The Self-Made Woman 💉: Trans DIY 101 | MTF Transgender LGBTQIA+
Transitioning can be a long process full of very personal choices. Finding the right hormone therapy is crucial but can also be challenging.
Injectable estrogen is a popular option, but not always accessible. That's why some trans women look into do-it-yourself (DIY) alternatives.
In this article, transgender YouTuber Ashley Adamson shares her Trans DIY 101 journey and injectable estrogen experience. She provides perspective for others considering DIY, but always recommends speaking to a doctor first.
Deciding to Go the DIY Route
Ashley Adamson is four years into her transition. She decided to go the DIY route and shared her perspective in hopes it may help others think about their own experiences and options.
She calls out upfront that there is no medical advice in her story - it's just her personal experience. Don't do anything she did without careful thought and talking to a doctor. That's the best advice.
When Ashley first started her transition, she worked directly with a doctor and did informed consent. She then started taking hormone blockers and estrogen in tablet form.
The Annoyance of Daily Medication
Once Ashley discovered she didn't need to take estrogen tablets every day, she switched to estradiol valerate injections. Using the pharmaceutical system, insurance covers one bottle to an extent. But extra bottles cost about $110 out of pocket.
Sometimes, when traveling, Ashley needed extra bottles and paid that cost. It was annoying to refill the prescription every 5 weeks.
Do you like doing something medical to yourself every day? Ashley finds taking medication every day really annoying.
Turning to DIY When Injectables Weren't Available
When Ashley moved to Germany, she couldn't even get injectables. She had to do some searching - why couldn't she access them in Berlin?
That's when she learned about an underground network. A chemist in Ukraine was making estradiol and could send it anywhere. Ashley got into trans DIY because Germany didn't support injectables.
There was no way Ashley would go back to pills or patches.
Finding More Options Through DIY
Ashley switched to estradiol enanthate once it arrived from Ukraine. She's been on it ever since and is very grateful to the provider.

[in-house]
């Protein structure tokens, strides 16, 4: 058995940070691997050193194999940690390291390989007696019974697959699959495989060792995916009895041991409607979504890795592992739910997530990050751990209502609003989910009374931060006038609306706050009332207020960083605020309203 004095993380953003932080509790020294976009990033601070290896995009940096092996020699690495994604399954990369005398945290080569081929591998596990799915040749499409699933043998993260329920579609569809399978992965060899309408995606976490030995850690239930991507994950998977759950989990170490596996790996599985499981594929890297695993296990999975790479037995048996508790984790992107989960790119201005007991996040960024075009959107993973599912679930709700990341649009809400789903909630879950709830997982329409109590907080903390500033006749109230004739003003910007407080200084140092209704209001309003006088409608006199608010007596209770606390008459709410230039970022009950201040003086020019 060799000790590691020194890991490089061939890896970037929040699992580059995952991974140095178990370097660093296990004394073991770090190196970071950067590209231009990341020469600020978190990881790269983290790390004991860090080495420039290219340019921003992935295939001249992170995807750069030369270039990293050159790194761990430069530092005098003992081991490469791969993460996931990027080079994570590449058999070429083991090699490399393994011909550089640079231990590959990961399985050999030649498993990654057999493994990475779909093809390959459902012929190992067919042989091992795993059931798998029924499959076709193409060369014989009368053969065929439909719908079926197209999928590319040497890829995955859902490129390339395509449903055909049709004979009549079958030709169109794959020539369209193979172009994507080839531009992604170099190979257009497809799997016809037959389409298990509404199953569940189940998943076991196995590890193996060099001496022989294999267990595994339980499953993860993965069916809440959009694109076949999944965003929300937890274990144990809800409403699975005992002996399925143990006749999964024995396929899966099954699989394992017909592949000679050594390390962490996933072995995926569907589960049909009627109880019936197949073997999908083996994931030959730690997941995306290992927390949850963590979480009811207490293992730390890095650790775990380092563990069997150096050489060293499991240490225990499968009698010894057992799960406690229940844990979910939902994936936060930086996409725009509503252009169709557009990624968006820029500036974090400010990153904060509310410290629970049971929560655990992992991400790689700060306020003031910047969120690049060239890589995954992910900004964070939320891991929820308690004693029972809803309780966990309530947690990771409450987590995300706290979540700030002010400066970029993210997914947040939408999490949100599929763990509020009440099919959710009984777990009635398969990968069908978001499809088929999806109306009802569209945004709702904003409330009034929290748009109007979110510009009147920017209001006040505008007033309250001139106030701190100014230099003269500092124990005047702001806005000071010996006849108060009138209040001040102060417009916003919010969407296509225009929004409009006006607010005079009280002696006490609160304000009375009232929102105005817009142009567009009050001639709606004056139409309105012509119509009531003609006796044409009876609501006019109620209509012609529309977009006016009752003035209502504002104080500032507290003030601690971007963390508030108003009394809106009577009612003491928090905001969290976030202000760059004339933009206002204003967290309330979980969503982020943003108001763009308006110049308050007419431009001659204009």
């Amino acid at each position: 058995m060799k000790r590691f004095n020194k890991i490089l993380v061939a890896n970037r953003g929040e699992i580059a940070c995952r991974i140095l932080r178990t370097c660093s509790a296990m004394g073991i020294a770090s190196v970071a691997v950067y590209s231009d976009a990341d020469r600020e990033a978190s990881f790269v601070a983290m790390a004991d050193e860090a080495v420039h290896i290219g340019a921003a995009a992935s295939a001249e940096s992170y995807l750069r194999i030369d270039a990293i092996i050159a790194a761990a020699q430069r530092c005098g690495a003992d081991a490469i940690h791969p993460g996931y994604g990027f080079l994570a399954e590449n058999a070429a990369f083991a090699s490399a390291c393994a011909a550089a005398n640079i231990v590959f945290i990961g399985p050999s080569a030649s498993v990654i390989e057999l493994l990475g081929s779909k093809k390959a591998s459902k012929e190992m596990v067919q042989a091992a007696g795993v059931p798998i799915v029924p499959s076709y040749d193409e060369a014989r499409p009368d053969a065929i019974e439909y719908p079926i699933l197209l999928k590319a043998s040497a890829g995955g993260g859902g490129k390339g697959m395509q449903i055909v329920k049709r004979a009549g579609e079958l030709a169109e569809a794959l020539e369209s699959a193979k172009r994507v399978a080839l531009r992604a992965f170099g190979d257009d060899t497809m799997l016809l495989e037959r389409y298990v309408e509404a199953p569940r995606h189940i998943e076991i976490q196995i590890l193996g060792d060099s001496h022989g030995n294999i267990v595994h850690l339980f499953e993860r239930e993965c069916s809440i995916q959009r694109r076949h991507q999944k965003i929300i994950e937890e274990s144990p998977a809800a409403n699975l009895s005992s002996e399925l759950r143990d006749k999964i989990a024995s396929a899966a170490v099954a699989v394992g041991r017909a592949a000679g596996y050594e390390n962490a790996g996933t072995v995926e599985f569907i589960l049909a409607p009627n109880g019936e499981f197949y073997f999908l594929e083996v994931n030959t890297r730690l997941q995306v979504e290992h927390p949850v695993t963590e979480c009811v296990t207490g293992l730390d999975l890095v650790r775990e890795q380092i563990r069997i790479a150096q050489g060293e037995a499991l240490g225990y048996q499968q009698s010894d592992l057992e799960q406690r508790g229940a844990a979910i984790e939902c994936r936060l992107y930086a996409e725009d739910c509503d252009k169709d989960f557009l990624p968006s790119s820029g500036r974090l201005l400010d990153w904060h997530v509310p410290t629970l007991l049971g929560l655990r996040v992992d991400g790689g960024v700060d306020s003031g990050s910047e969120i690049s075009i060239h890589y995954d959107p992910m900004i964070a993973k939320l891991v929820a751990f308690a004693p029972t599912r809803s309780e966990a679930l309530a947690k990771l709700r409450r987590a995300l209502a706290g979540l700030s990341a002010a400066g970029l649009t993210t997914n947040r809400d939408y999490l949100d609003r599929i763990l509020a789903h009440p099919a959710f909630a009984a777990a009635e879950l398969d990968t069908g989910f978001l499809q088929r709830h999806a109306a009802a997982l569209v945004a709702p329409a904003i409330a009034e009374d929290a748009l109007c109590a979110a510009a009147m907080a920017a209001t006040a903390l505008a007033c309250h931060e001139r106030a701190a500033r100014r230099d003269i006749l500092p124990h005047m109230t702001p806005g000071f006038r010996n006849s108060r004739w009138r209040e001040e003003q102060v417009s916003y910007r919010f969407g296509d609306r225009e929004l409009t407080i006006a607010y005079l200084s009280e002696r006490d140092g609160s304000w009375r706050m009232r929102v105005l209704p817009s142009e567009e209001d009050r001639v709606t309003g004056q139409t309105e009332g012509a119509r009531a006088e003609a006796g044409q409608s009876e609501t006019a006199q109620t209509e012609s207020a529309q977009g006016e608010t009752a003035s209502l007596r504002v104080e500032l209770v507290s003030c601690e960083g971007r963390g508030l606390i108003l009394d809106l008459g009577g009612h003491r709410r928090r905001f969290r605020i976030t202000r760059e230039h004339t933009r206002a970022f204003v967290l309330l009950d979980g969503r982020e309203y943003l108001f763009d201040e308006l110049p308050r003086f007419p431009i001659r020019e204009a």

Looking at the curve of estradiol through the body - valerate has a sharper peak and tapers off sooner. Cypionate peaks slightly later and is more even. Enanthate has an even more steady hormone distribution curve.
But you can't access enanthate through the pharmaceutical system, even in the US, where injectables are available. So Ashley has stuck with enanthate from DIY. It's only $100 for a full year's supply.
Ashley bought several years' worth, so she has a stockpile that won't expire for 5 years. In case of a shortage, she'll be set. The even tone throughout her body is also really nice.
Assessing Safety and Security with DIY
There are some safety concerns to consider with DIY. You can't be 100% sure of all ingredients without regulation. Ashley plans to look into this more and even test her estradiol to ensure it's okay.
But it's been great knowing she has a secure estradiol supply, without relying on the pharmaceutical industry. Instead of going to the pharmacy annually, her shipment comes straight to her.
Travel is easy with the same bottle lasting 6 months. Ashley doesn't have to worry about running out of hormones suddenly when traveling, which makes her feel less anxious.
Benefits of Longer Injection Cycles
Ashley also likes that she can inject every 7 days, whereas valerate is recommended every 5 days before it drops off. Cypionate is similar to enanthate in its longer stability.
Ashley wants to share an injectable estradiol simulator to show the different curves. Check out these links for valuable resources:
Let Ashley's story be a starting point to think about your options and what will work best for your transition journey.